* time     (time) datetime64[ns] 1880-01-01 1880-02-01 1880-03-01 ...
Data variables:
air      (time) float64 10.02 4.391 0.8828 0.5547 3.359 1.195 0.25 1.242 ...
Attributes:
title: GISS Surface Temperature Analysis (GISTEMP): 250km smoothing combined land/ocean
comments: This is the 250km smoothed combined land,ocean version of the dataset on a 2x2 grid. SST dataset used at NASA is now ERSST
platform: Analysis
Source: http://data.giss.nasa.gov/gistemp/ source and http://data.giss.nasa.gov/pub/gistemp/ data
Documentation: http://www.esrl.noaa.gov/psd/data/gridded/data.gistemp.html
references: http://www.esrl.noaa.gov/psd/data/gridded/data.gistemp.html
Conventions: COARDS
history: created at PSD Jun 2009 by CAS. Converted to chunked, deflated non-packed NetCDF4 2014/06
dataset_title: GISS Surface Temperature Analysis
DODS_EXTRA.Unlimited_Dimension: time
EXTRA_DIMENSION.nbnds: 2

Now the easy way. We xarray and pandas share the same interface to resample and group time series conveniently. The documentation is available at: http://xarray.pydata.org/en/stable/time-series.html#resampling-and-grouped-operations. The codes for resampling are the same as pandas. See http://pandas.pydata.org/pandas-docs/stable/timeseries.html#offset-aliases

In [13]:
nc_cmi3=nc_cmi.resample('AS', dim='time', how='mean')
nc_cmi3

Out[13]:
<xarray.Dataset>
Dimensions:  (time: 138)
Coordinates:
* time     (time) datetime64[ns] 1880-01-01 1881-01-01 1882-01-01 ...
Data variables:
air      (time) float64 0.8747 0.503 0.7313 -1.04 -0.06189 -1.009 ...

How easy is that? np.pi()? You can also resample with other time frequencies, or in space, or change how you do the calculation (i.e., calculate the median instead of the mean).

Now save to a file:

In [ ]:
site='Champaign_annualavgs'

nc_cmi3.to_netcdf(site+'_data.nc')


Make a (nice) plot!

In [15]:
plt.figure(figsize=(11,8.5)) #create a new figure

plt.plot(nc_cmi['time'],np.squeeze(nc_cmi['air']),'b',alpha=0.5)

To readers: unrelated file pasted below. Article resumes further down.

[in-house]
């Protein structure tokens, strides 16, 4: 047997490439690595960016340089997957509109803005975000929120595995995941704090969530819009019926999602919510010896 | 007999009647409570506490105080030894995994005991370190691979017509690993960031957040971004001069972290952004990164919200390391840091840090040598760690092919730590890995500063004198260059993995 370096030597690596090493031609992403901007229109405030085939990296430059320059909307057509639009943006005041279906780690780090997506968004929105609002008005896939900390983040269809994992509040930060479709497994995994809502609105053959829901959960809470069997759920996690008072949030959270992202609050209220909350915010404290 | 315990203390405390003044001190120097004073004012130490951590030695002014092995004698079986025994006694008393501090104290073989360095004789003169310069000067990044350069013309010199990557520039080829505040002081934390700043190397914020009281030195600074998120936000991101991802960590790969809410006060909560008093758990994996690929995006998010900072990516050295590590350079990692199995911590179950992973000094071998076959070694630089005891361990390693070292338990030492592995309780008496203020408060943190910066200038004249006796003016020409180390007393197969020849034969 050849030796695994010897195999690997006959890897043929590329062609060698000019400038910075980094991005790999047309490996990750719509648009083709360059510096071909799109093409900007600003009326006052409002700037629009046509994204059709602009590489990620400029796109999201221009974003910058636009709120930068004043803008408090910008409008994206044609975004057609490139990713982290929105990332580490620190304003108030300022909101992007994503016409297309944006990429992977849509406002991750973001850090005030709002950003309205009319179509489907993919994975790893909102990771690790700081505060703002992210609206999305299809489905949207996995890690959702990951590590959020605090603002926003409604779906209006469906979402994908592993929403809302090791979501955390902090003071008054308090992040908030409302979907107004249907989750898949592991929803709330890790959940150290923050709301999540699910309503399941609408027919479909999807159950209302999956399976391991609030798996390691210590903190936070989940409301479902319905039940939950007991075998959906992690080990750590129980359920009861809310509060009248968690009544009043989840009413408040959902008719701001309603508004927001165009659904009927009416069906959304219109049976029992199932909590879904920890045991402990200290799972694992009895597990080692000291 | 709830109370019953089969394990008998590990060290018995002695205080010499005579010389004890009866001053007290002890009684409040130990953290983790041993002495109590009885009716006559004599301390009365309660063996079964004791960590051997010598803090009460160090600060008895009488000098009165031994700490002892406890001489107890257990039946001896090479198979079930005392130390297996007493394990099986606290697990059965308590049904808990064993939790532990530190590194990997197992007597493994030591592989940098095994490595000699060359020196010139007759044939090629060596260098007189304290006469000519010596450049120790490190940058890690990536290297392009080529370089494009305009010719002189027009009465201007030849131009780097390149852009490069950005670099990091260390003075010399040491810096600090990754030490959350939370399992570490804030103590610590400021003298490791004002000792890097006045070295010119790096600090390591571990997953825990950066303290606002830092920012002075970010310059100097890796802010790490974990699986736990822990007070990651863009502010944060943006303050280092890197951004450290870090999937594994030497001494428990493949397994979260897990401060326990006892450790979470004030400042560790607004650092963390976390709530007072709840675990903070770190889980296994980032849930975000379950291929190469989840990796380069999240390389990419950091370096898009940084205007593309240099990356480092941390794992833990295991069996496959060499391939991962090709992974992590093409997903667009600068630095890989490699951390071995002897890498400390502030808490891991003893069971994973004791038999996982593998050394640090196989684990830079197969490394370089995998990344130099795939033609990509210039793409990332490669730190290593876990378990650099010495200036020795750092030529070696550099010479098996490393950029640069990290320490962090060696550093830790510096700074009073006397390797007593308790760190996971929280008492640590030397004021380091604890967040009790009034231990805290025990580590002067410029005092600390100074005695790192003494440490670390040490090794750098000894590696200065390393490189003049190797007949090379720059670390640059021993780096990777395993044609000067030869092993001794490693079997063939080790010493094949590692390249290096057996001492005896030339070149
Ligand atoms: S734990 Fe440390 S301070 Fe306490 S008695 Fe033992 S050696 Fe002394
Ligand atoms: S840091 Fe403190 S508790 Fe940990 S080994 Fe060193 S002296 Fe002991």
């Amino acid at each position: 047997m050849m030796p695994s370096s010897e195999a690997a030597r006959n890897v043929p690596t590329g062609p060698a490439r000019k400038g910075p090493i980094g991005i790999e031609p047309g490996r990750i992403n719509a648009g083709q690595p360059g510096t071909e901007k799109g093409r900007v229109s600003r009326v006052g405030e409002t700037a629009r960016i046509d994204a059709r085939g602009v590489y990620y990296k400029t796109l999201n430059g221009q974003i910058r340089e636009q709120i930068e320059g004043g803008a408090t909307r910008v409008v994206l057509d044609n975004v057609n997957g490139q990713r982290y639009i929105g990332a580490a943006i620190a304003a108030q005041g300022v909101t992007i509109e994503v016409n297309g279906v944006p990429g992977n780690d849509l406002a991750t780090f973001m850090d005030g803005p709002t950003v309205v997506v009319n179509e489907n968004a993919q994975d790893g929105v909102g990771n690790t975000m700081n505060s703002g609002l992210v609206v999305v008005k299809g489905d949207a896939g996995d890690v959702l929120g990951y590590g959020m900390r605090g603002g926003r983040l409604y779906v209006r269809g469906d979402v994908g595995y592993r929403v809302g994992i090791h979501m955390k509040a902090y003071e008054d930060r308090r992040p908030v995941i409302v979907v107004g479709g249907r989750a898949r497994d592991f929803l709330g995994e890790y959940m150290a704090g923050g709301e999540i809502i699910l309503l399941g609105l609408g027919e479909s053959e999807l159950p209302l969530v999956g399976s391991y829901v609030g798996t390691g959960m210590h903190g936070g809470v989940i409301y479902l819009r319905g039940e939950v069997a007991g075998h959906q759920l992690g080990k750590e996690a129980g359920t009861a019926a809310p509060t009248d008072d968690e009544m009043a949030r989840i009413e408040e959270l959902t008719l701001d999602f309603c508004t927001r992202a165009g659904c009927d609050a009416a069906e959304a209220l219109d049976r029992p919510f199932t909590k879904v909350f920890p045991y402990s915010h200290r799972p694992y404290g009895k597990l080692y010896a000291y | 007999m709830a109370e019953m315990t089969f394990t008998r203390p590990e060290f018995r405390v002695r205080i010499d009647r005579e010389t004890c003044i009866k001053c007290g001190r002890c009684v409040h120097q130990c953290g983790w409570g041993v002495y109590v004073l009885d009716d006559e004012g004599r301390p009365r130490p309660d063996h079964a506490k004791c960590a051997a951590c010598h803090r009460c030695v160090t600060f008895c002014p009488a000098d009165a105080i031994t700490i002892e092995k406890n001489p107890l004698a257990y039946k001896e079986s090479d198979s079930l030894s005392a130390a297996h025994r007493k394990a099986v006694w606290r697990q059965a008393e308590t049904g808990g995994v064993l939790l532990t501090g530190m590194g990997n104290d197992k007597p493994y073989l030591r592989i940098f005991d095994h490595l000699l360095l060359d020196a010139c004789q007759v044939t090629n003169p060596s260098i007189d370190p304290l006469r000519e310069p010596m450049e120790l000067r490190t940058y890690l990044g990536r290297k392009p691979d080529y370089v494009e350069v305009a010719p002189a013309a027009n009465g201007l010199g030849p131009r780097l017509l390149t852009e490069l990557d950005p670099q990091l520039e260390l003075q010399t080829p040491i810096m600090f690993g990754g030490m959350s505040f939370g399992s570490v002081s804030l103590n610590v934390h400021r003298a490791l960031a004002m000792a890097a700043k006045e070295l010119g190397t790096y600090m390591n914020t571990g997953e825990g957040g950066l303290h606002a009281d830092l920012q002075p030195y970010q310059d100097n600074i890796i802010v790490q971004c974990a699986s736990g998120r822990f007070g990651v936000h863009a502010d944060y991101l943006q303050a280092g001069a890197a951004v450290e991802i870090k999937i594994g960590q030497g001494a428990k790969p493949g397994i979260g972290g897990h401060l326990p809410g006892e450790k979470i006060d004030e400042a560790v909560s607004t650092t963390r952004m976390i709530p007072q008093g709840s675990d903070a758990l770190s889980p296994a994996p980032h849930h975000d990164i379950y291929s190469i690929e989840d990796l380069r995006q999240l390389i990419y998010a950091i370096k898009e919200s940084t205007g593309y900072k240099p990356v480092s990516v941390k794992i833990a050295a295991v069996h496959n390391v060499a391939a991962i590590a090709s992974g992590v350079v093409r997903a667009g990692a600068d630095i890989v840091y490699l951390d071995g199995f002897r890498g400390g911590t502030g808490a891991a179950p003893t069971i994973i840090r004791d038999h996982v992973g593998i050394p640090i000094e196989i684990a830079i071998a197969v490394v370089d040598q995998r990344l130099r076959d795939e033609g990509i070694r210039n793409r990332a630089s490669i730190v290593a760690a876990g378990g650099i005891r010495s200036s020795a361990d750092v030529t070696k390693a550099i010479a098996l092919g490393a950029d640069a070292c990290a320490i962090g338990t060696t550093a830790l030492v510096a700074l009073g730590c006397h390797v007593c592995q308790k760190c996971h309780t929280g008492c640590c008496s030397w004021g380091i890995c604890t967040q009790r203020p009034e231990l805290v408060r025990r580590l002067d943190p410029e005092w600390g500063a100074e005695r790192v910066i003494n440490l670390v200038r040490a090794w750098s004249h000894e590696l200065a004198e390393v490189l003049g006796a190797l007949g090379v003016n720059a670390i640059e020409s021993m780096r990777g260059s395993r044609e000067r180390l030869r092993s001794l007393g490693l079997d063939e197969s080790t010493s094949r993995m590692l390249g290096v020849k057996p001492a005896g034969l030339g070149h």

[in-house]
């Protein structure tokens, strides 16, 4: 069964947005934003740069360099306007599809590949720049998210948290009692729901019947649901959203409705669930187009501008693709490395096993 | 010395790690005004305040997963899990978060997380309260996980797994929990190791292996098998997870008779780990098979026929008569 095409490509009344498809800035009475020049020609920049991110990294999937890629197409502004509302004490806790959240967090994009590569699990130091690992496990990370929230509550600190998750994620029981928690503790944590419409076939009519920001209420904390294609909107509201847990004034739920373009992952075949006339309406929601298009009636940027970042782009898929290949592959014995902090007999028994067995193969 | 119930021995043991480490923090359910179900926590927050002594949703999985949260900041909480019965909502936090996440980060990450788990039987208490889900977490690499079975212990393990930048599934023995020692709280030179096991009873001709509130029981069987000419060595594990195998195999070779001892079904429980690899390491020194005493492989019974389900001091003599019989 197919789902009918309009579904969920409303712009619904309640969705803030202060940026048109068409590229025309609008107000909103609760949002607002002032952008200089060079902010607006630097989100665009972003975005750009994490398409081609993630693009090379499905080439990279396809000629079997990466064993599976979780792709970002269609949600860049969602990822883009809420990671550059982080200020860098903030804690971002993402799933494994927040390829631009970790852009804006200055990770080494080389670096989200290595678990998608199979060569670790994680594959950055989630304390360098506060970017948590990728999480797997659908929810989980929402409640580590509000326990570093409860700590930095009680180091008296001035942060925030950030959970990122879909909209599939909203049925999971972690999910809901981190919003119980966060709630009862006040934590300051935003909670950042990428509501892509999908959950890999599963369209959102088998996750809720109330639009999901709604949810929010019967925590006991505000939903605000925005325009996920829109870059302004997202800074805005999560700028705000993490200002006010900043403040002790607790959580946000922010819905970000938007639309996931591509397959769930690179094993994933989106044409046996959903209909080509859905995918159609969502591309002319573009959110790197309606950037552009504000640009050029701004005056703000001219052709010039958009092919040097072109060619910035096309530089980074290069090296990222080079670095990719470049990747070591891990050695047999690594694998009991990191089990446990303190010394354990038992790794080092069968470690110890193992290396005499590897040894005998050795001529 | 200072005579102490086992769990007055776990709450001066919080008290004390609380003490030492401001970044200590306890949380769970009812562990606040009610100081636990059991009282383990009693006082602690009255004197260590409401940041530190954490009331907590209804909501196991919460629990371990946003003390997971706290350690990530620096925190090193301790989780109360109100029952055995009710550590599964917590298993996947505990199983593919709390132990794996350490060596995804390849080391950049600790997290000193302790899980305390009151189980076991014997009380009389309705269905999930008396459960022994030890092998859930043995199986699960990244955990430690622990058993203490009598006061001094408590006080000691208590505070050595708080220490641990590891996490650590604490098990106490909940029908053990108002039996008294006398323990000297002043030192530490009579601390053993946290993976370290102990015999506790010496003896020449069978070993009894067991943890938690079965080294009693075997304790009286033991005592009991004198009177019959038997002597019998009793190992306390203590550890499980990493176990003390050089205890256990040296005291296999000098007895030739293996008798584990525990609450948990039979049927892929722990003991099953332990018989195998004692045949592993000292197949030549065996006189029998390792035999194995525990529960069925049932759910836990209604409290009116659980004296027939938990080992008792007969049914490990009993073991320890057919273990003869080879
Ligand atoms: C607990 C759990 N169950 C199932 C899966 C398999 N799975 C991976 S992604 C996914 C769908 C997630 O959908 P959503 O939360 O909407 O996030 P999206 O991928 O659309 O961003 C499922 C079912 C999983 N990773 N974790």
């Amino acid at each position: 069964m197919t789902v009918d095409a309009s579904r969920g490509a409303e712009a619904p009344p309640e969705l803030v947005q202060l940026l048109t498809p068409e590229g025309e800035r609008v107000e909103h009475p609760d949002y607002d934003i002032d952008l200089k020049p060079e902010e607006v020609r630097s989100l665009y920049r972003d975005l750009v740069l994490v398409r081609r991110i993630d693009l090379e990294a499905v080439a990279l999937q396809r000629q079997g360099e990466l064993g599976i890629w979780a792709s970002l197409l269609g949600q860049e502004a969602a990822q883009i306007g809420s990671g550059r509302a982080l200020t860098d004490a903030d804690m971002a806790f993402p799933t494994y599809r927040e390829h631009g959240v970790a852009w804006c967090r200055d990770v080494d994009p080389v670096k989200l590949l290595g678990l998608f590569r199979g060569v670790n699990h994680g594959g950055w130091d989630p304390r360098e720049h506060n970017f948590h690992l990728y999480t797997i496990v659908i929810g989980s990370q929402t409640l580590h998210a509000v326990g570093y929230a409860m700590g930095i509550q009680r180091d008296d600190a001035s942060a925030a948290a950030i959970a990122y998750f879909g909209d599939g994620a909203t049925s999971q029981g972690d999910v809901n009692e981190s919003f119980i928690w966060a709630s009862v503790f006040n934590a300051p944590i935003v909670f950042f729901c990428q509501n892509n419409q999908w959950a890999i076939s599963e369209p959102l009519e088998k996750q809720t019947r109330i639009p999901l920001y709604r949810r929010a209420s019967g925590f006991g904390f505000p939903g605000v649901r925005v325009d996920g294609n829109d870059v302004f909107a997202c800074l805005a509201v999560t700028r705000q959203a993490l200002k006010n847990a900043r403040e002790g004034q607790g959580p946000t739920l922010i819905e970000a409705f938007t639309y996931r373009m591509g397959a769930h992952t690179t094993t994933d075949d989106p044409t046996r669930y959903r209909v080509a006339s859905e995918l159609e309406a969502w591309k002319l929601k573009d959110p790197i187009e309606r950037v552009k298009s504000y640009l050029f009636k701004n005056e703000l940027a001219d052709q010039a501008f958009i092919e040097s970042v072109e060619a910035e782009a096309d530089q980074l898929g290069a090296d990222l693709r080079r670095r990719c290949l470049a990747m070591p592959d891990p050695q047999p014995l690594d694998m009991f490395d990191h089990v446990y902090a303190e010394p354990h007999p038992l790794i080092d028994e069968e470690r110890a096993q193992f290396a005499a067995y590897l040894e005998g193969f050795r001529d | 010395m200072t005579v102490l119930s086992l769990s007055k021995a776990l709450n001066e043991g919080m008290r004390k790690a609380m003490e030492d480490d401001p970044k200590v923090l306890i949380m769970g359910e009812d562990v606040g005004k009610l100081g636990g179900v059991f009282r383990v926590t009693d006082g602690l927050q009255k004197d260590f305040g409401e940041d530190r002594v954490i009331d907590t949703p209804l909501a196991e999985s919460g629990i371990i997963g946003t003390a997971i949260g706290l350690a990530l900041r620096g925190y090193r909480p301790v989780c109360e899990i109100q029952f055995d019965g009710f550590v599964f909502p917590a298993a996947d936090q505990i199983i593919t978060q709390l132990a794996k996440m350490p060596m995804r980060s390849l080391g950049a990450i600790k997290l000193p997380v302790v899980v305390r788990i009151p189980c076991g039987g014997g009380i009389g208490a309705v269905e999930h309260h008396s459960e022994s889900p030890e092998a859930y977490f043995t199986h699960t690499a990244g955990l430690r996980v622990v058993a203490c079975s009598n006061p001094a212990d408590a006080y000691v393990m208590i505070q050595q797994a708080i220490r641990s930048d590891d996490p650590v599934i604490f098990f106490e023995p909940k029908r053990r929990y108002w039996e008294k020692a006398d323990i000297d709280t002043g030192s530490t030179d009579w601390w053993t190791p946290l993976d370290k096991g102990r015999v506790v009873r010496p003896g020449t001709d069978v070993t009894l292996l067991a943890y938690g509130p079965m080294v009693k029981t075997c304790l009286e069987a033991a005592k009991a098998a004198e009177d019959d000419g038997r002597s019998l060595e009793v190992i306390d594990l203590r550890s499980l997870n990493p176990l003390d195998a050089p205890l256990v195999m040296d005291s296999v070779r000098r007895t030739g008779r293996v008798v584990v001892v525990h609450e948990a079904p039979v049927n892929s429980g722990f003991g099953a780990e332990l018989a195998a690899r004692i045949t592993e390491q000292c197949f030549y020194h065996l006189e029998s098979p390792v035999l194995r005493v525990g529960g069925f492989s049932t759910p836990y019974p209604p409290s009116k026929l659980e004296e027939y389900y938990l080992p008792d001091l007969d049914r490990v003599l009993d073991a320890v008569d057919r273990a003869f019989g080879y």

plt.plot(nc_cmi3['time'],np.squeeze(nc_cmi3['air']),'r',linewidth=2.0)
plt.legend(['Monthly averages','Annual averages'])
plt.xlabel('Year')
plt.ylabel('Temperature Anomaly (degrees C)')
plt.title('GISTEMP Temperature Anomalies near Champaign, IL')
plt.show()


## Introduction to mapping with basemap.¶

Python's basemap is a package that is designed to enable matplotlib handle geographic calculations and visualize maps with geographic boundaries. All we need is an array with a 2-D variable, and associated latitudes and longitudes, and off we go.

In [19]:
import pandas as pd
from mpl_toolkits.basemap import Basemap

#Select January 2017, make lats and lons 2D so basemap knows where to plot each point

jan2017 = nc.sel(time=pd.datetime(1976,9,1))

#Clean up data masking - this will maske where data is nan, and put the good values in there

lons,lats=np.meshgrid(jan2017['lon'].values,jan2017['lat'].values)

# create figure, axes instances.
fig = plt.figure()
# create Basemap instance.
# coastlines not used, so resolution set to None to skip
# continent processing (this speeds things up a bit)
m = Basemap(projection='kav7',lon_0=0,resolution='l')
# draw line around map projection limb.
# color background of map projection region.
# missing values over land will show up this color.
m.drawmapboundary(fill_color='0.3')
# plot temperature with pcolor
im1 = m.pcolormesh(lons,lats,data,latlon=True,vmin=-10,vmax=10)
# draw parallels and meridians, but don't bother labelling them.
m.drawparallels(np.arange(-90.,99.,30.))
m.drawmeridians(np.arange(-180.,180.,60.))
m.drawcoastlines()
cb.set_label('Temperature anomaly (deg C)')
ax.set_title('GISS Temperature Anomalies for Jan 2017')
plt.show()


Zoom in, use a different map projection.

In [20]:
from mpl_toolkits.basemap import Basemap
import numpy as np
import matplotlib.pyplot as plt
# create new figure, axes instances.
fig=plt.figure()
# setup mercator map projection.
m = Basemap(llcrnrlon=-130.,llcrnrlat=20.,urcrnrlon=-55.,urcrnrlat=60.,\
rsphere=(6378137.00,6356752.3142),\
resolution='l',projection='merc',\
lat_0=40.,lon_0=-20.,lat_ts=20.)
im1 = m.pcolormesh(lons,lats,data,latlon=True,vmin=-10,vmax=10)
m.drawcoastlines()
m.drawcountries(color='k',linewidth=2,linestyle='--')
# draw parallels
m.drawparallels(np.arange(10,90,20),labels=[1,1,0,1])
# draw meridians
m.drawmeridians(np.arange(-180,180,30),labels=[1,1,0,1])